The first time I saw Tom Petty and the Heartbreakers play was deep in the winter of 1976/77. I had just come back home to LA from 3 1/2 years in college in New York City. The last 60 days or so were a disaster.New York was electric and raw and alive but when it turns on you it can crush you.
It was the coldest winter in memory and I was living in a -20 sleeping bag on the sofa in the living room of a friend’s apartment in Bensonhurst. There was a 2″ gap under front door, and an incredibly bitter wind was blowing in right off of the Atlantic.
My relationship had gone to hell and I was outraged at one of my professors enough to quit school with a few months left to go. I figured I could make up the semester later on. I was done with the city.
But while there it was in fact electric. it was out of control; bankrupt, on its knees and it was the middle of the bad old 70’s. But down in SoHo and up in Harlem the was a new message. It was “screw you and your contrived music and your contrived society.”
At places like Max’s Kansas City and CBGB’s and a bunch of no name clubs bands like Television and Talking heads and the Dictators and the New York Dolls and Patti Smiths and Blondie were all inventing a new genre.
Uptown it was Gil Scott Heron and the Last Poets and Kool Herc and Afrika Bambaata were inventing hip hop. And any band worth anything was playing everything from the Garden to the Schaefer Music festival to the clubs and palaces.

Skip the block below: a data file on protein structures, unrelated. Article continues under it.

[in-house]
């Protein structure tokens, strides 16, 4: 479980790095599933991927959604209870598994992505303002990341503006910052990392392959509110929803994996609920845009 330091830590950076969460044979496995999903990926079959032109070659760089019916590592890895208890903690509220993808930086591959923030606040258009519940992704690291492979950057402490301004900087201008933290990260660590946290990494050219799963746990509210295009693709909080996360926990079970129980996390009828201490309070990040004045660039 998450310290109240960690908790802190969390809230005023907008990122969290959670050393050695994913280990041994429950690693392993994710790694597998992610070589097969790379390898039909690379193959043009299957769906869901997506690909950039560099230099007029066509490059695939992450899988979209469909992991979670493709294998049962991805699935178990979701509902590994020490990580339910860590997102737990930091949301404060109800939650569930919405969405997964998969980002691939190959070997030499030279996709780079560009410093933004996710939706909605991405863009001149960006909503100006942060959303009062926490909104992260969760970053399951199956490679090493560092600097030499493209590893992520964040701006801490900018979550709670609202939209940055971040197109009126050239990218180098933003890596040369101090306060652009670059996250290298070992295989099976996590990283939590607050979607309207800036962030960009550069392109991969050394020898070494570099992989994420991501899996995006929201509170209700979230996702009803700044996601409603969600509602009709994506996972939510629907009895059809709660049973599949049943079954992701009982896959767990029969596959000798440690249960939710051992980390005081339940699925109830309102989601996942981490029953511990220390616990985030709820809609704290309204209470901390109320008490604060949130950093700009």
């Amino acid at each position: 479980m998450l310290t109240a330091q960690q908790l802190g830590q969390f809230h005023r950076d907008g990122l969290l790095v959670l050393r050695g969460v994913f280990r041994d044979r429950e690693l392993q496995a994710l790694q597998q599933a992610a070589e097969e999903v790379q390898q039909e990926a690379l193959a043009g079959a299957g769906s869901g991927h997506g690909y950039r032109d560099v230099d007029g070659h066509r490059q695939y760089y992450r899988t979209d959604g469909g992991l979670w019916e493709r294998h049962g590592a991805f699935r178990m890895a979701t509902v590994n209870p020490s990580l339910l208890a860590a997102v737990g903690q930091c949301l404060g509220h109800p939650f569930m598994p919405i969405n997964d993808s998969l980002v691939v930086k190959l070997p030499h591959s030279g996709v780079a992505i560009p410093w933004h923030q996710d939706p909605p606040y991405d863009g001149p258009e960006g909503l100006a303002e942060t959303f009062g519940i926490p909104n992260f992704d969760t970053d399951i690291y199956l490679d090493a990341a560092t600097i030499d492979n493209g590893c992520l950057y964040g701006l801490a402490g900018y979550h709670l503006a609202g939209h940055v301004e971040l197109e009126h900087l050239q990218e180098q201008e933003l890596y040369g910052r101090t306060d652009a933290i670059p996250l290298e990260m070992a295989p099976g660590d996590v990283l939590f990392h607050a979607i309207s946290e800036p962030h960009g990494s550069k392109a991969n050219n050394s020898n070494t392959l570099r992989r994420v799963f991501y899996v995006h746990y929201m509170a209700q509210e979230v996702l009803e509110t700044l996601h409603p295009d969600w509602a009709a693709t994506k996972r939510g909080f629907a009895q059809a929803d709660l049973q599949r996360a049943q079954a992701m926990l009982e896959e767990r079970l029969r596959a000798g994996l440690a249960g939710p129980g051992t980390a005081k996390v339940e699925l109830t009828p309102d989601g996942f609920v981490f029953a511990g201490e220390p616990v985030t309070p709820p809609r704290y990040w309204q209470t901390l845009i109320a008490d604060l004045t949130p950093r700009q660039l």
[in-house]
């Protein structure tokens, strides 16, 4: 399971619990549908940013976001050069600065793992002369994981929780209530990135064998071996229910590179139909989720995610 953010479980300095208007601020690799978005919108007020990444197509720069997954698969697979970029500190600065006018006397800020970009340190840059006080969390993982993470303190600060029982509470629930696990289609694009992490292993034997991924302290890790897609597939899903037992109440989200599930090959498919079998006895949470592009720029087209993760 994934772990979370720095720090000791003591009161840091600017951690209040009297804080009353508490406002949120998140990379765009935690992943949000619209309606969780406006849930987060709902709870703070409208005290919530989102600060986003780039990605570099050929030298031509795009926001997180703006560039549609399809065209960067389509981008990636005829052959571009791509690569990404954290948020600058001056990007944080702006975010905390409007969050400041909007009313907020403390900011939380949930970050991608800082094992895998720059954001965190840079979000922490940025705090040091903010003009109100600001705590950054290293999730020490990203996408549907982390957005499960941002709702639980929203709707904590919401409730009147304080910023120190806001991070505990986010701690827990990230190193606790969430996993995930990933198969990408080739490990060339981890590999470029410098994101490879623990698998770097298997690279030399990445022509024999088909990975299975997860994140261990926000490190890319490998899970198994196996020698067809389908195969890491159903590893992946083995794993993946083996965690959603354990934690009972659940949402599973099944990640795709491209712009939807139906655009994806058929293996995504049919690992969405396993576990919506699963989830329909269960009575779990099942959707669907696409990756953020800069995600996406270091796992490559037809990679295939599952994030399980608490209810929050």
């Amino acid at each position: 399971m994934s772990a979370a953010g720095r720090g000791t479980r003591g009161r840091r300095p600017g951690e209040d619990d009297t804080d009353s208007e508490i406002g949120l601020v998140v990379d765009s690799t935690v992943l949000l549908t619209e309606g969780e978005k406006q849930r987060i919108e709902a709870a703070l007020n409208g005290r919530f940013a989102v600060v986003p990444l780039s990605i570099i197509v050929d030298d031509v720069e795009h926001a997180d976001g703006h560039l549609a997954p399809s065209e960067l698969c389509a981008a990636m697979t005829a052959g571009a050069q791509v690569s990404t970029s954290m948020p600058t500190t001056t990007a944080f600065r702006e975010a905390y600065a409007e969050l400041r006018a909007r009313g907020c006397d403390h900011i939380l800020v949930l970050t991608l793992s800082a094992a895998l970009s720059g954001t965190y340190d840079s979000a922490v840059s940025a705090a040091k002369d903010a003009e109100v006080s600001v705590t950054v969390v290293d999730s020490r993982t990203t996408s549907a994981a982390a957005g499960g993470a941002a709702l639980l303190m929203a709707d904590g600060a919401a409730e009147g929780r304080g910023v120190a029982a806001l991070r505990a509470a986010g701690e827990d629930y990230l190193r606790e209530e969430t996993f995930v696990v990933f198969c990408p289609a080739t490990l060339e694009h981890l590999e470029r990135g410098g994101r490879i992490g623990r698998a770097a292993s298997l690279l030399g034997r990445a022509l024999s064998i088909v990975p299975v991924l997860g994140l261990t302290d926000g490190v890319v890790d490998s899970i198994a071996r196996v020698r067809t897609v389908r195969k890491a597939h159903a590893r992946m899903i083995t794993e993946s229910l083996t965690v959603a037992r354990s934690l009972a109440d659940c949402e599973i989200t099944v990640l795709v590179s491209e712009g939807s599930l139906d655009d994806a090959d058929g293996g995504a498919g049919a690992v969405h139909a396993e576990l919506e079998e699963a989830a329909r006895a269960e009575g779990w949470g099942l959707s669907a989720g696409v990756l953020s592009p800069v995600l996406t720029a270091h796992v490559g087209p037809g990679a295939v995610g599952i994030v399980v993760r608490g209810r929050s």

I left that for Los Angeles. Walking into my parent’s house with my few possessions on my back it was Hotel California once again, almost literally. Stunning neighbor girls, the surf, sailing. Warm. Warm is good when you roll in from the Arctic.
But I was a musical outrider. I had seen the next big thing. It was incredible and vital and raw unlike the highly produced LA Sound. And it was just beginning to filter into LA. I said to my brother, “Deacon, you have to check this out.”
And so we went up to LA one winter night, probably with the top down on his Fiat 124 and got to the Whiskey a Go Go to see this hot chick with a band who could, on a good night, knock your socks off.
We got there for the first show and the place was pretty much empty. Maybe 50-75 people. No one had ever heard of Blondie. And then the openers got on stage and proceeded to blast anything in their paths off of their foundations.
It was a primal American band, maybe the primal American band. Incredible, minor key narratives of love lost, betrayed, shredded and freedom and raw ya ya emotion played very loud.
I am guessing, 35 years later that they may have had their first album out. But their set was for the ages. I loved Blondie at the time, but they had just had their doors blown off.
Breakdown, American Girl, Anything that’s Rock & Roll, Rockin Around with You, there wasn’t a bad song played that night. We walked out of the club a couple of hours later stunned. I had seen Springsteen break it open with Born to Run at the Bottom Line 6 months earlier and there I was again.
The next day I found the vinyl and it became a cult object played at full volume at least once per day. Strangers would appear at the front door asking who the mystery man was. I was the main man at parties. Chicks dug it. Slowly the world caught up.